The truth is, vitamin D is the unique one we do not get enough of. But do you know by only exposing your skin to sunlight and then everything will be solved? When your skin is exposed to sunlight, it helps makes vitamin D from cholesterol. Wear a tank top and shorts, and try going without sunscreen for about the first 10-30 minutes, depending on how sensitive your skin is to sunlight. Then apply sunscreen before your skin starts burning. Besides, do not forget to wear sunglasses and a hat to protect your eyes and face.

Sleeping properly

Not getting enough sleep might bring an impact on a person’s growth because growth hormone is generally secreted when sleeping, this is the case. If your children obtain too little sleep on a regular basis, known as sleep deprivation, growth hormone will be reduced.

Teens at 16 are advised to sleep between 8 and 10 hours every night to stimulate the production of growth hormones and allow the body to relax and grow.

Getting rid of bad habits

Certain habits might stunt your growth for sure. For instance,

Nicotine, which makes smokers feel good and energetic in a short period, can affect growth hormone production. Badly, smoking frequently boosts the amount of carbon dioxide in the body, which blocks the supply of oxygen through the cells and body tissues.

Although there is no evidence relating to caffeine consumption and growth stunning, drinking coffee too late may keep you awake for a long time, and you cannot get to sleep on time.

Controlling body weight

The average weight for 16-year-old girls and boys is 118 lbs (53.52 kg) and 134 lbs (60.78 kg). But gaining weight to the point of obesity might lead to health problems. With an extra body weight, gravity may press the intervertebral discs and leave you with a short frame. Moreover, if the body weight continues increasing, it puts extra pressure on the bones and joints, making you appear shorter.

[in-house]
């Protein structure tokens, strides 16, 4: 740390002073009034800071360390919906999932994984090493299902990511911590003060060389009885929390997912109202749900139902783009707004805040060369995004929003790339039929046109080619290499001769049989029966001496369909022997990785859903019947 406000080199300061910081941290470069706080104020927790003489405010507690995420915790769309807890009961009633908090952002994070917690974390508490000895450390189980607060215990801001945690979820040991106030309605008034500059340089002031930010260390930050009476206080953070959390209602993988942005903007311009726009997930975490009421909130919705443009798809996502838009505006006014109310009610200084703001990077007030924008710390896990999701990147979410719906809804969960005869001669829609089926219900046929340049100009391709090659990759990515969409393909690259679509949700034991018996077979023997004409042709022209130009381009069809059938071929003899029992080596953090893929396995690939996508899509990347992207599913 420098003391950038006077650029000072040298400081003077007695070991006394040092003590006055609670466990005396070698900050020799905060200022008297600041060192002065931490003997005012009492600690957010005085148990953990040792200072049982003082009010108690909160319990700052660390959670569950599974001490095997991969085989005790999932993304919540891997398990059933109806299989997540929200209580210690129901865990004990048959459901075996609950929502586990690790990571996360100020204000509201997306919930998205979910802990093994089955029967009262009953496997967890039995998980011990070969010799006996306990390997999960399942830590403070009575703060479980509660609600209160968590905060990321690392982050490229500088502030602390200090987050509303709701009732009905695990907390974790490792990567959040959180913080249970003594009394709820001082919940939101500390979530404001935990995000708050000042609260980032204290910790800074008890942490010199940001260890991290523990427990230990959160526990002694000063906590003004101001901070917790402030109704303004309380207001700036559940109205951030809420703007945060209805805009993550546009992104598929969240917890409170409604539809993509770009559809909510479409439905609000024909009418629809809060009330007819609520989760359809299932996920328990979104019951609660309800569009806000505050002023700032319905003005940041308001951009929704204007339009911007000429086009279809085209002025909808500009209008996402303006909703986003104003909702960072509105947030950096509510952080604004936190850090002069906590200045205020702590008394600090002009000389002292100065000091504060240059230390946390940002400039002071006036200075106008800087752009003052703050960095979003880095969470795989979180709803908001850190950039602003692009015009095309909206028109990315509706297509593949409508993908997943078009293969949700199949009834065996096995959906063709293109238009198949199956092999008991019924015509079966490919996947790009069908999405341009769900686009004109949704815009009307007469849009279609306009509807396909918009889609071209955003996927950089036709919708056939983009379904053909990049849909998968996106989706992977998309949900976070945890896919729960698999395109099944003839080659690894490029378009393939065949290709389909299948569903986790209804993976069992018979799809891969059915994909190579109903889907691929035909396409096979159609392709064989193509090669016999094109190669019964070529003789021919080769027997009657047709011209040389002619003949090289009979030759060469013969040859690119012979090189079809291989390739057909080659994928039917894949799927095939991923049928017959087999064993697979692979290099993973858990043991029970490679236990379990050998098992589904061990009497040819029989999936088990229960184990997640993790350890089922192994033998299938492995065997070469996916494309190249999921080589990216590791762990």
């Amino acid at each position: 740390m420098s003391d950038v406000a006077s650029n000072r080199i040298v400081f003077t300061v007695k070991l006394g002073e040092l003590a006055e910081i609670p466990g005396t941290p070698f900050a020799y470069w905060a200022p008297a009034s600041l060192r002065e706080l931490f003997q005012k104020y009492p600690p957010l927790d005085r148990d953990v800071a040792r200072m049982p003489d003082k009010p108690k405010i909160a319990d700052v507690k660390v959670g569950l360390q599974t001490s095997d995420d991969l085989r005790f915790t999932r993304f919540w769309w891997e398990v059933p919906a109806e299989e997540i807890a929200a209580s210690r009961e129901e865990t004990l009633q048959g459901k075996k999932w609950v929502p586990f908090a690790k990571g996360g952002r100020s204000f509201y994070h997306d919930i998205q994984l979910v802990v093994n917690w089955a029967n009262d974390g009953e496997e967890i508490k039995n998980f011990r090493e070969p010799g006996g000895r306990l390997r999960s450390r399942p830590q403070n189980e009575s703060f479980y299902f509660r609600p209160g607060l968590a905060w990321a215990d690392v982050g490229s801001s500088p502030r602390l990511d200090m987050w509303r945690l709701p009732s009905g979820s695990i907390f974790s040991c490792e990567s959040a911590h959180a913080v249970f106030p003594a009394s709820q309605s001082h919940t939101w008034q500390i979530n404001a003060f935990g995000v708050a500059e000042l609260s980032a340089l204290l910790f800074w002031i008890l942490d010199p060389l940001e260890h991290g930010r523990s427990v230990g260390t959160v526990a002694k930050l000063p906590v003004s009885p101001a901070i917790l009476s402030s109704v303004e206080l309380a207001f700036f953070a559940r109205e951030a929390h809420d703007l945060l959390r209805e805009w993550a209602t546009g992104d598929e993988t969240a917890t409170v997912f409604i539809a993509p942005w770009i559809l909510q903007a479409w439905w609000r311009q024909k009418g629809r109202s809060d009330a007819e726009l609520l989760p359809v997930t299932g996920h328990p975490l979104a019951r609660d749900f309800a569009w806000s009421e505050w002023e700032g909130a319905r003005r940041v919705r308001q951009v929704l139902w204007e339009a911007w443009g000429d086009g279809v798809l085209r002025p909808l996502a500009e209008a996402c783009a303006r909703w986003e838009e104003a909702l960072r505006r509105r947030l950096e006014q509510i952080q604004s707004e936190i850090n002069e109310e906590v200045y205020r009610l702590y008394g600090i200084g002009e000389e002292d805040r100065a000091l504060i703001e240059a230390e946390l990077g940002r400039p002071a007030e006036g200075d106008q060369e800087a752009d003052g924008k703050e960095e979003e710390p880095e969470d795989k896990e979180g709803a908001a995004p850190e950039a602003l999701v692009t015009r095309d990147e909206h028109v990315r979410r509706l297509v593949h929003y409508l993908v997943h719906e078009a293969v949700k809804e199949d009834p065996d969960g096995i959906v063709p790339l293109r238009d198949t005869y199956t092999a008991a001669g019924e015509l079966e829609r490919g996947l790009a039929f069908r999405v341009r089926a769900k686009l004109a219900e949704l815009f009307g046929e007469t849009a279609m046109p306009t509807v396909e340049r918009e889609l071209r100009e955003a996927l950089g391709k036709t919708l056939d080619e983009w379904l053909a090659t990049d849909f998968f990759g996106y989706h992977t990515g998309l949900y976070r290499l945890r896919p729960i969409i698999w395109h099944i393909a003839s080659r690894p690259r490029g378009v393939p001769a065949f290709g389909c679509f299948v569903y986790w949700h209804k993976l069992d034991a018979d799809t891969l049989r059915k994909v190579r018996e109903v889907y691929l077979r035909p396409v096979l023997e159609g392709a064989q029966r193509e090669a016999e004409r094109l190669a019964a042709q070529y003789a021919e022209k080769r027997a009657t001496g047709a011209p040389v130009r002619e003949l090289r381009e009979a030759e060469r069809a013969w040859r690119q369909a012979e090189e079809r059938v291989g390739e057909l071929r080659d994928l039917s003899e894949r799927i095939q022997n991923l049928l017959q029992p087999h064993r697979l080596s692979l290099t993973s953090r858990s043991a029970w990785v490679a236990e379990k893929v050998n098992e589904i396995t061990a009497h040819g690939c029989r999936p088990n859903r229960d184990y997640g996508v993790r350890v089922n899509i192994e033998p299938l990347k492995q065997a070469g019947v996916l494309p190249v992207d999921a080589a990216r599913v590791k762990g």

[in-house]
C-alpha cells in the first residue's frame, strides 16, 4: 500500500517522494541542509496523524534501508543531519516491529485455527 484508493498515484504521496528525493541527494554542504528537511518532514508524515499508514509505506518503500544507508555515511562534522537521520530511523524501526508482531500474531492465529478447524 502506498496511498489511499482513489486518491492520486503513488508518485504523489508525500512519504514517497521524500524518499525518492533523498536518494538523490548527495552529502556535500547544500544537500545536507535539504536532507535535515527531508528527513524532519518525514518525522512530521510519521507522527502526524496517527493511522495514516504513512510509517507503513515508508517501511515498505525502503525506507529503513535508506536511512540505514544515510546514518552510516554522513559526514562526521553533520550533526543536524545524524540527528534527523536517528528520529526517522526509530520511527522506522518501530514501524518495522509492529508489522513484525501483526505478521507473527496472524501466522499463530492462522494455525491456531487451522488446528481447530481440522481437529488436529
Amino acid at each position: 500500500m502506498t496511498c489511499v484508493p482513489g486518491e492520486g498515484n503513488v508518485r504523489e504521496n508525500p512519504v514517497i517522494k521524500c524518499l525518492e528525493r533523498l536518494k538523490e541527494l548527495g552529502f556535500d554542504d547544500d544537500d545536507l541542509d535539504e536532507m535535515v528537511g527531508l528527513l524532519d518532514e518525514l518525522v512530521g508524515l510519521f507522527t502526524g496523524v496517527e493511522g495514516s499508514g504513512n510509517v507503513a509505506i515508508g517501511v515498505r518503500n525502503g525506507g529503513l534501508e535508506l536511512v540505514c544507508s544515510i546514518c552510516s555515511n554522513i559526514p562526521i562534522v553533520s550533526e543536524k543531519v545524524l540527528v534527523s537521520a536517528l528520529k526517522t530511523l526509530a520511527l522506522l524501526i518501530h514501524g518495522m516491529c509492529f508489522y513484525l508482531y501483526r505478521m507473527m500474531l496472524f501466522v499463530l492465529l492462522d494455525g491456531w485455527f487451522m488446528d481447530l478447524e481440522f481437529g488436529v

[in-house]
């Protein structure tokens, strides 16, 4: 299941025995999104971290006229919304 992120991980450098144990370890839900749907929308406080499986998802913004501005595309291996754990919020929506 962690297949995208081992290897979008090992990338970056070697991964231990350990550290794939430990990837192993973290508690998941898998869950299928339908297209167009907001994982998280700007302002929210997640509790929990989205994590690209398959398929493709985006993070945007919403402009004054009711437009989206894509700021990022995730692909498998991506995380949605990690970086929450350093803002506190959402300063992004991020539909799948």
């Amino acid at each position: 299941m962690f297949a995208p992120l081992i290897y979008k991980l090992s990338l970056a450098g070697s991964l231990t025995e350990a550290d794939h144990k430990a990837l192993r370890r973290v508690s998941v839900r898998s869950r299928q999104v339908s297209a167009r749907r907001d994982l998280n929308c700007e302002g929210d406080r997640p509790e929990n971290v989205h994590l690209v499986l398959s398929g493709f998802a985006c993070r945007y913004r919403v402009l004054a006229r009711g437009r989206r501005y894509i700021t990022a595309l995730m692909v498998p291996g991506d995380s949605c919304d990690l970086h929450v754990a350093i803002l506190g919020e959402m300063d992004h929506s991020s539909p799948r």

Avoid consuming too much salt and sugar

Salt and sugar are two vital spices in cooking, but overusing them may stunt your children’s growth.

The body needs a small amount of salt to support different functions. However, too much salt will cause calcium loss, high blood pressure, heart disease, and even stroke. It is similar to consuming too many sugary foods. If the tummy is full of sugar, it cannot stuff any good and healthy foods for proper growth.

The recommended amount of salt and sugar for teens at this age is less than about 1 teaspoon of salt (6 g) and no more than 6 teaspoons of sugar (25 g) per day.

Maintaining good posture

Text neck, hunched shoulders, and curved spine may make you appear shorter than your real height. And if you continue maintaining these postures, the curves will change to adapt to your new posture, causing pain in the neck and back. So, when you have to sit all day long in front of the computer, put a pillow on the back to correct the posture. Or when scrolling through your phone or iPad, remember to take a break and check your posture. Or do some exercises to improve your posture.

Dressing smartly

Putting on fitted and properly-sized clothes helps focus on the lines of the body. Avoid wearing baggy clothes because they just make you look shorter and smaller. If you want to look tall and slim, the best choice is to opt for some darker shades like dark blue, forest green, and black. Clothes with vertical stripes are also a good way to make you appear taller.

In closing

Once the growth plates in the bones close, a person cannot grow any taller. While most girls reach their full height between 14 and 16 years old, boys reach their full height later 2 years, between 16 and 18 years old. Although there is no chance that your children’s growth plates are closed, there are a couple of ways they can improve their posture to look taller. In case they are still growing, eating a nutritious and healthy diet, using supplements, sleeping properly, and exercising do help you grow taller.

(*) All pictures shown are for illustration purpose only.
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THE ABOVE INFORMATION IS FOR REFERENCE ONLY and shall not be used for diagnosing or treating a health problem or starting any medication or treatment without discussing it with a qualified health professional.